Hello!
For those who don’t know me, I’m Javed Sterritt and I’m the one producing The Hyrule Journals.
If you’re reading this right now, it means you’ve stayed to the end of the first episode and that means a lot to me. Well done.

I’m writing this introduction before the video launches tomorrow morning so at this point, I have no idea if the series is going to be a hit or miss. But either way, if you’re here, it means your interest has been tickled to some degree and so this website is for you.

There has been many comings and goings since this project began 2 years ago and so I thought it would be cool to have a site that documents the creation journey in some way.

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‘Can we deconstruct art while leaving the integrity of the experience intact?’

I guess this was the question I set out to answer when the project first began and I hope I achieved a ‘yes’ with this first episode. The Legend Of Zelda series means a lot to me and so it was important to make sure that whatever form this series took, it didn’t brutally unthread the tapestry Miyamoto and the Nintendo team worked so hard to create (that a lot of other essays on YouTube seem to do).
And so began a 2 year learning rollercoaster consisting of roughly 30 re-writes, a trip to Japan, and months of editing and animation work.

(I’m hoping I landed on something good).

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Collaboration

From the beginning, collaboration has been a huge element to the series. A lot of the main threads explored in this first episode were actually generated out of conversations had between myself and good pals Kevin Cole, Ace Waters, and Satchell Drakes regarding Zelda and its world-building.

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The amount of content discovered during the research process generated by these conversations was overwhelming.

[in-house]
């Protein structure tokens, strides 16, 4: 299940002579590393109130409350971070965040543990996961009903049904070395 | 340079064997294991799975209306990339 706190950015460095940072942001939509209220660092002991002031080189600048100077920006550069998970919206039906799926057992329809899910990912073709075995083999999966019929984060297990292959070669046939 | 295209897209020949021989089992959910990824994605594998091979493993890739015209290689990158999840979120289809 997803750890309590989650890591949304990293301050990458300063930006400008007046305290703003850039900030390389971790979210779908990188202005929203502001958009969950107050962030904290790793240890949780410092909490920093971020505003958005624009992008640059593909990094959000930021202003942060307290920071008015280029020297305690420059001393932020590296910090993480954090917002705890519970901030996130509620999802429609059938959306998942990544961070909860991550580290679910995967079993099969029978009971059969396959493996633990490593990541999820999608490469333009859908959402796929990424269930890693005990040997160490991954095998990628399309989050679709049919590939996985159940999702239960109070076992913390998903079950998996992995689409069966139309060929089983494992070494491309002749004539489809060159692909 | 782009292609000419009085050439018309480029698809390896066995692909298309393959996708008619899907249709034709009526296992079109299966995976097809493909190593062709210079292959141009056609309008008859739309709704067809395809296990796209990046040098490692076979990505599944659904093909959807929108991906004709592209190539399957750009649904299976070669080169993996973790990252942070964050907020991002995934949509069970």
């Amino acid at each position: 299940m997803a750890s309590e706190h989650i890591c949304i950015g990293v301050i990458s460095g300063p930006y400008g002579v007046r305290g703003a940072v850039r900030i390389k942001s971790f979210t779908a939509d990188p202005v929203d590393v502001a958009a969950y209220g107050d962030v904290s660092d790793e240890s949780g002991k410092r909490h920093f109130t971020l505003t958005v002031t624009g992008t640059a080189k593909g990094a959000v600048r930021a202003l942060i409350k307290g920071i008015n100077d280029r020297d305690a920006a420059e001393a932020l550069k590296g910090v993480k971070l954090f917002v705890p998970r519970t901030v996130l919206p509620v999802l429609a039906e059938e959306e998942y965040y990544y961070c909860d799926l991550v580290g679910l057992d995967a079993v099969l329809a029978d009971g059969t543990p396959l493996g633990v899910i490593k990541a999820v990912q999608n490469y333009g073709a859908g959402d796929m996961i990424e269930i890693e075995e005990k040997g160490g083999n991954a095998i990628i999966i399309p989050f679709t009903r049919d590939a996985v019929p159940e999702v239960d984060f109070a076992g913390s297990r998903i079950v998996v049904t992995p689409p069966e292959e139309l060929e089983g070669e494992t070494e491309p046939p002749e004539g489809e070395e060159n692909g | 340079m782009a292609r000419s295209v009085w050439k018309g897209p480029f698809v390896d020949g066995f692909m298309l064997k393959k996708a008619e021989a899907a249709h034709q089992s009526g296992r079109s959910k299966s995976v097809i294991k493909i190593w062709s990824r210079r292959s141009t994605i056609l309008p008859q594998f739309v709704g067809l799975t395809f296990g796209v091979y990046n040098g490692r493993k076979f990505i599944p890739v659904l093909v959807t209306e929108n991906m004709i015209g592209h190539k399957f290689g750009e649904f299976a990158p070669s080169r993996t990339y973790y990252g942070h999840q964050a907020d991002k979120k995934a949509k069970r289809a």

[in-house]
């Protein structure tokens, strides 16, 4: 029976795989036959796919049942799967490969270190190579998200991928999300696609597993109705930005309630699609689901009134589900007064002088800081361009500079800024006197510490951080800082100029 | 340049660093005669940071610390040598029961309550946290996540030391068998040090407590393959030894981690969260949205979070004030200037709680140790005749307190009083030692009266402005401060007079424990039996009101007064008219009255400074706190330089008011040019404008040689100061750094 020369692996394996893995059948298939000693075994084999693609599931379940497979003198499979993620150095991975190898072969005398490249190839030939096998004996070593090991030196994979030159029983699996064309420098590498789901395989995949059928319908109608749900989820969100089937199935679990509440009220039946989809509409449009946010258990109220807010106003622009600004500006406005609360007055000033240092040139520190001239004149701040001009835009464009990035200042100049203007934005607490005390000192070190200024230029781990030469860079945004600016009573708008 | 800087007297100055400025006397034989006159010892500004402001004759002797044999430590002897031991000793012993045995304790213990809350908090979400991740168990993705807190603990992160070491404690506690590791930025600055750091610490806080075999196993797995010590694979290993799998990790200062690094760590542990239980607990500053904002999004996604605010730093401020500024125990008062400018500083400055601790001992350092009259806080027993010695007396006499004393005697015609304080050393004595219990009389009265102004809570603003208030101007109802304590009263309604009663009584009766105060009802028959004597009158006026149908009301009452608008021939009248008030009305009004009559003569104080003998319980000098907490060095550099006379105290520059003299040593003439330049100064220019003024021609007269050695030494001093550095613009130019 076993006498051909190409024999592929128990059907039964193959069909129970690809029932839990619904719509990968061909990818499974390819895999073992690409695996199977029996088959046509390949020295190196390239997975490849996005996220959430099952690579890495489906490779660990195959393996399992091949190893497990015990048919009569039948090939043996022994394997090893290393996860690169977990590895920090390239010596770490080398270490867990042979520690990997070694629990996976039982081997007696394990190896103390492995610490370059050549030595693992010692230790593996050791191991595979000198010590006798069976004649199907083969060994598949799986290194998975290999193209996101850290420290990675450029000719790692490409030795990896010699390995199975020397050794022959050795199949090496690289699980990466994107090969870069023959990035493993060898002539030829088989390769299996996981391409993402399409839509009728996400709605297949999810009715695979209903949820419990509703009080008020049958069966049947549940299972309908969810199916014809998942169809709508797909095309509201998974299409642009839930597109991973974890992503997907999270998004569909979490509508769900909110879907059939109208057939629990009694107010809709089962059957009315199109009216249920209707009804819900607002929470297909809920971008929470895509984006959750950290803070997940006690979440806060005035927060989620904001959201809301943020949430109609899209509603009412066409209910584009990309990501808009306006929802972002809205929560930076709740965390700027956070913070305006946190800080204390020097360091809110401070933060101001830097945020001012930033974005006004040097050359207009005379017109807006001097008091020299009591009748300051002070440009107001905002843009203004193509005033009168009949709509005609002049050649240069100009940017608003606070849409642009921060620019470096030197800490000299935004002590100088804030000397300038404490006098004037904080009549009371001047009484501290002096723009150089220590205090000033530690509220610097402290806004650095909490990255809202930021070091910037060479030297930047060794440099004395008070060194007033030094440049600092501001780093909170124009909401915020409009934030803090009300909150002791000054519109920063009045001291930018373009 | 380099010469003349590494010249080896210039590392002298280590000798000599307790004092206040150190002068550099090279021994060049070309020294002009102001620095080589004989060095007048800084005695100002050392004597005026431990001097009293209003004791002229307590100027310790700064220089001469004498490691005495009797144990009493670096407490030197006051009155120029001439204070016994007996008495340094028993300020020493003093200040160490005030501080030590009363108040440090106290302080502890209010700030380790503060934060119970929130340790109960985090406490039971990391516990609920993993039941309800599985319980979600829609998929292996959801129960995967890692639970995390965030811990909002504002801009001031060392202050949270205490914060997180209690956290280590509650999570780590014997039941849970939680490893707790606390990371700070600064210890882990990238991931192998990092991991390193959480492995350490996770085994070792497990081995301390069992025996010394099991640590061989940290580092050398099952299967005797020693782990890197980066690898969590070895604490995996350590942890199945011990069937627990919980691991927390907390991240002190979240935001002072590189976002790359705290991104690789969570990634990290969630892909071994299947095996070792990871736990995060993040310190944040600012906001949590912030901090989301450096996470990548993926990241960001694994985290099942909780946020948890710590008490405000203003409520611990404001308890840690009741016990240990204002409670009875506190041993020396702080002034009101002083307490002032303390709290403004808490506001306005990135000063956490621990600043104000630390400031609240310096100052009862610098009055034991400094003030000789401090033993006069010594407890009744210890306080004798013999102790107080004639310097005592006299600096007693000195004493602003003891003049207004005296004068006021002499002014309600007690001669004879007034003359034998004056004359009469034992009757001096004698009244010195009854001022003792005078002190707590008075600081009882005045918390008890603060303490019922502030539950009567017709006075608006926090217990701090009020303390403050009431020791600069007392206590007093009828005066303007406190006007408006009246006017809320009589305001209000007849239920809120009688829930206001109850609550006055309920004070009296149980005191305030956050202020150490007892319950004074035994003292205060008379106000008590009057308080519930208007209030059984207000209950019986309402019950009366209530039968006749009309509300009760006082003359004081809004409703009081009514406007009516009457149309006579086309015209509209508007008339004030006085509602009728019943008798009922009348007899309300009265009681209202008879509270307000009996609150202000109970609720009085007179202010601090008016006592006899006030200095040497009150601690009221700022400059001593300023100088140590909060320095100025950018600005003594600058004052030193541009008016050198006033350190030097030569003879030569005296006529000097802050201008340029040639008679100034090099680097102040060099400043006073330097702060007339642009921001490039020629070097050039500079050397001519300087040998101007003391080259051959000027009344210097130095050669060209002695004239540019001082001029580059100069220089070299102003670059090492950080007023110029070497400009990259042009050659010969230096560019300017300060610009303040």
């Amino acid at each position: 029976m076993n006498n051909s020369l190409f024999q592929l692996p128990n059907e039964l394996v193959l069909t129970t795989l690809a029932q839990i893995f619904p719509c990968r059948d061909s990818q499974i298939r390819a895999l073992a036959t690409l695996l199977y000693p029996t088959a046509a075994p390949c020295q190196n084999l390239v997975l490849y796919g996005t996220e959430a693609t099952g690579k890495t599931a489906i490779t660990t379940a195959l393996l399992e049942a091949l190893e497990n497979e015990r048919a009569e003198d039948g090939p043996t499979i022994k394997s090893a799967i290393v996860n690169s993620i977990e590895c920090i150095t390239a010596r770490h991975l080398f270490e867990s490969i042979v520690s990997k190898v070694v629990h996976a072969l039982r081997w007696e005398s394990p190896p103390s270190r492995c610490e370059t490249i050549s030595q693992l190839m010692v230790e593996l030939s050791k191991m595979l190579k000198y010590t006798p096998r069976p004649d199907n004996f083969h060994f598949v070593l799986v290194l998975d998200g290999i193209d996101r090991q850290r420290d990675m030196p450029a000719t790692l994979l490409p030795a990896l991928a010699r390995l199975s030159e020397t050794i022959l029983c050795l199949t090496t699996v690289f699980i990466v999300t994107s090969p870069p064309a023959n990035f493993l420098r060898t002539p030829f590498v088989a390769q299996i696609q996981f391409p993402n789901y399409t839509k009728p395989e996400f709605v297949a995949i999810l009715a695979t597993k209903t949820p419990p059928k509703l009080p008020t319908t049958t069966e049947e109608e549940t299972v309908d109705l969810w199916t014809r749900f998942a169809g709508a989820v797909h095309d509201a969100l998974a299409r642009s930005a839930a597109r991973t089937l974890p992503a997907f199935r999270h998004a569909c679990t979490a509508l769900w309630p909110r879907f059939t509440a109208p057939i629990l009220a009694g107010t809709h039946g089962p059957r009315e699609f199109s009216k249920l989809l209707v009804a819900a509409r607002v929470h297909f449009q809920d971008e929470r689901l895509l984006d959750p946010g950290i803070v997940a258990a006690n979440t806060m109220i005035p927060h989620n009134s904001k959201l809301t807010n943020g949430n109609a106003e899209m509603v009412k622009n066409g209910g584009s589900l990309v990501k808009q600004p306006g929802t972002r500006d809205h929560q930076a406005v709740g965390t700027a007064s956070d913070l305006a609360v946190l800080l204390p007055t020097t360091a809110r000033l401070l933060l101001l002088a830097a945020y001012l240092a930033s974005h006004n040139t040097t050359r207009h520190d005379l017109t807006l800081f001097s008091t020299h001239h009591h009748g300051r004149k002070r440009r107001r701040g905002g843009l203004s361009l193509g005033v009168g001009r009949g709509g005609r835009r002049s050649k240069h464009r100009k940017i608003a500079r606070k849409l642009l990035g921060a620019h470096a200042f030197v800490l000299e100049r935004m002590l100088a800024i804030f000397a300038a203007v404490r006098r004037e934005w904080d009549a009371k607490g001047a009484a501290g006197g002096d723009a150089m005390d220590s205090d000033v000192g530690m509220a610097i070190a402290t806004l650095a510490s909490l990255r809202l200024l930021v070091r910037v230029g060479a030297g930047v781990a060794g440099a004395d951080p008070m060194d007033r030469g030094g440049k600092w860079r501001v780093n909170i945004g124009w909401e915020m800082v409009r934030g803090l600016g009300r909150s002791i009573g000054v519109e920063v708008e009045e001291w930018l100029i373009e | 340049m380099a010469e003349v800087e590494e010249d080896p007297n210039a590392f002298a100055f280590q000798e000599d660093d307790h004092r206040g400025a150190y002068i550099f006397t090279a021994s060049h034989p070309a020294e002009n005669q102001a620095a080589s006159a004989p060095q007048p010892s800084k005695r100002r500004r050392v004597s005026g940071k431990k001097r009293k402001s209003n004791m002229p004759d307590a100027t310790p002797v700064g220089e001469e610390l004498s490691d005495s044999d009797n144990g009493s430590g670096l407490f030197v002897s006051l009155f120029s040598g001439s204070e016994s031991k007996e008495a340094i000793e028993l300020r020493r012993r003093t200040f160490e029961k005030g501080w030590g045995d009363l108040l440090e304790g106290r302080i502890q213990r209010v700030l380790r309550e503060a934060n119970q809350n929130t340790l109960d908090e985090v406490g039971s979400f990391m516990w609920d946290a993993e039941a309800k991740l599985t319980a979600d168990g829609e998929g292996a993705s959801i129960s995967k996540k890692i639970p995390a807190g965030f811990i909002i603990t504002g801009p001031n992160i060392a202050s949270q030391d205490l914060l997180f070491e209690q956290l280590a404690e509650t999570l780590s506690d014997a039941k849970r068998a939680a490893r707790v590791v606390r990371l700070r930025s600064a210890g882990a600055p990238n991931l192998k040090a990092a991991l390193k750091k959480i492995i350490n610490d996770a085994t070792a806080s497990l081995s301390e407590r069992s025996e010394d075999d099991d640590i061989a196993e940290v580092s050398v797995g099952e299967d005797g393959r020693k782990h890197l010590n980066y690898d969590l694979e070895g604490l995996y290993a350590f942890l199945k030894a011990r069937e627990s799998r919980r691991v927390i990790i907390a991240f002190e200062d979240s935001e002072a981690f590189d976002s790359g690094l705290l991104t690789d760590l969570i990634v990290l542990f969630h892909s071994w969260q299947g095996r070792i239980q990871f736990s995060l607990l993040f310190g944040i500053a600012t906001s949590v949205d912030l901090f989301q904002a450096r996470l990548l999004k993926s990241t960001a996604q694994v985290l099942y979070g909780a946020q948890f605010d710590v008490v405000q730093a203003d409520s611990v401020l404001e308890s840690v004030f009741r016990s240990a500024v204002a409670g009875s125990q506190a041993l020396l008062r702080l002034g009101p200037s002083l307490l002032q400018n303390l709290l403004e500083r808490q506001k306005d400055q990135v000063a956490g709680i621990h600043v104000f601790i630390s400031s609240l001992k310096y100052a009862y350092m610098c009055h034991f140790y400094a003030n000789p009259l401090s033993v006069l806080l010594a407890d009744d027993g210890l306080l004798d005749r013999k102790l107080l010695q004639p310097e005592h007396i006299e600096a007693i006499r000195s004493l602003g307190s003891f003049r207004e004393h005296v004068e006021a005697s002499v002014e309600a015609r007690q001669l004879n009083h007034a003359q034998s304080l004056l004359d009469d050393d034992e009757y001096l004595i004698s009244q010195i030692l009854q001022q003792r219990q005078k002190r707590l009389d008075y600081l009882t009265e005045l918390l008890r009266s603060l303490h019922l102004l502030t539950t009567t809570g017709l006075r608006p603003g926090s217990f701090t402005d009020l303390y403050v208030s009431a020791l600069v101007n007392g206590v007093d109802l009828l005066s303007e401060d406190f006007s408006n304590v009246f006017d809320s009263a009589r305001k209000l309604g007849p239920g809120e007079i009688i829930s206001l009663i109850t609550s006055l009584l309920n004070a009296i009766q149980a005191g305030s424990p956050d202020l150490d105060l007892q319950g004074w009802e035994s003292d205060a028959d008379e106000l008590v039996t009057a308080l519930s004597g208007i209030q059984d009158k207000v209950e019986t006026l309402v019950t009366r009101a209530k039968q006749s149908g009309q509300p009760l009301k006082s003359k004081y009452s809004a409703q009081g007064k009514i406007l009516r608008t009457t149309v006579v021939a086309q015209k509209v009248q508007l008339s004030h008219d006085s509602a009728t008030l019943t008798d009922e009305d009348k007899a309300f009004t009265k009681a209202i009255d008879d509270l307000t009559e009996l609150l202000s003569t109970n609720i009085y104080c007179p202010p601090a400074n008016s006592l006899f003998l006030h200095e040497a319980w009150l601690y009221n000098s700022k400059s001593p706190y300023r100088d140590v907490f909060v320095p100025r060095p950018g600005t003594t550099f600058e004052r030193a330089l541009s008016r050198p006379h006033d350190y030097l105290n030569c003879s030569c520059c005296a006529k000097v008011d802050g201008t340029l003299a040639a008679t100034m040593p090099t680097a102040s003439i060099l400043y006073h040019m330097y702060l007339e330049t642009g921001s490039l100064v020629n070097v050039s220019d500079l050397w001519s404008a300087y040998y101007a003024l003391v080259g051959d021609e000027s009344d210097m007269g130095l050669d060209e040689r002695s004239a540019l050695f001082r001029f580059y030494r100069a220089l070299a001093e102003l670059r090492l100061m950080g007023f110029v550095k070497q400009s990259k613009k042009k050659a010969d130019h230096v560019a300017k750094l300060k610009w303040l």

Sometimes when writing an essay, proof that supports the argument just doesn’t exist, but with this first episode, the problem came down to choosing from hundreds of pieces of evidence that supported the Shinto argument.

A shot not included in the final video that speaks directly of a fish offering to Jabu-Jabu.

A shot not included in the final video that speaks directly of a fish offering to Jabu-Jabu.

And this extends beyond Ocarina Of Time.
From the shrines and wind gods in The Wind Waker, to the influence of Jomon period architecture in Breath Of The Wild, the use of Shintoist ethics needs to be the foundation for how the Zelda series is thought about.

The wind god Cyclos from The Wind Waker.

The wind god Cyclos from The Wind Waker.

The architecture for Breath Of The Wild was inspired by Japan’s Jomon period pottery which is actually the era that first contained any mention of Shinto in documentation.

The architecture for Breath Of The Wild was inspired by Japan’s Jomon period pottery which is actually the era that first contained any mention of Shinto in documentation.

In April 2018, I had the opportunity to visit Japan to attend the Short Shorts film festival. While I was there, I made a point to visit some of Japan’s shinto shrines.

My trip to Japan where I spent time visiting Shinto shrines.

My trip to Japan where I spent time visiting Shinto shrines.

There is plenty to talk about when it comes to the Shinto stuff but I’m intentionally bailing out now only because I want to explore this in a later video. Sorry.

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Growing Up & Production

There were a lot of really interesting things that popped up once I began exploring the Growing Up theme but the best one was definitely the translation of the name KOKIRI.

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My good pal Sam Hungh, an amazing graphic designer living in Japan, helped to confirm or deny my questions regarding the japanese translations of words. Waiting for an email back from her was like christmas eve.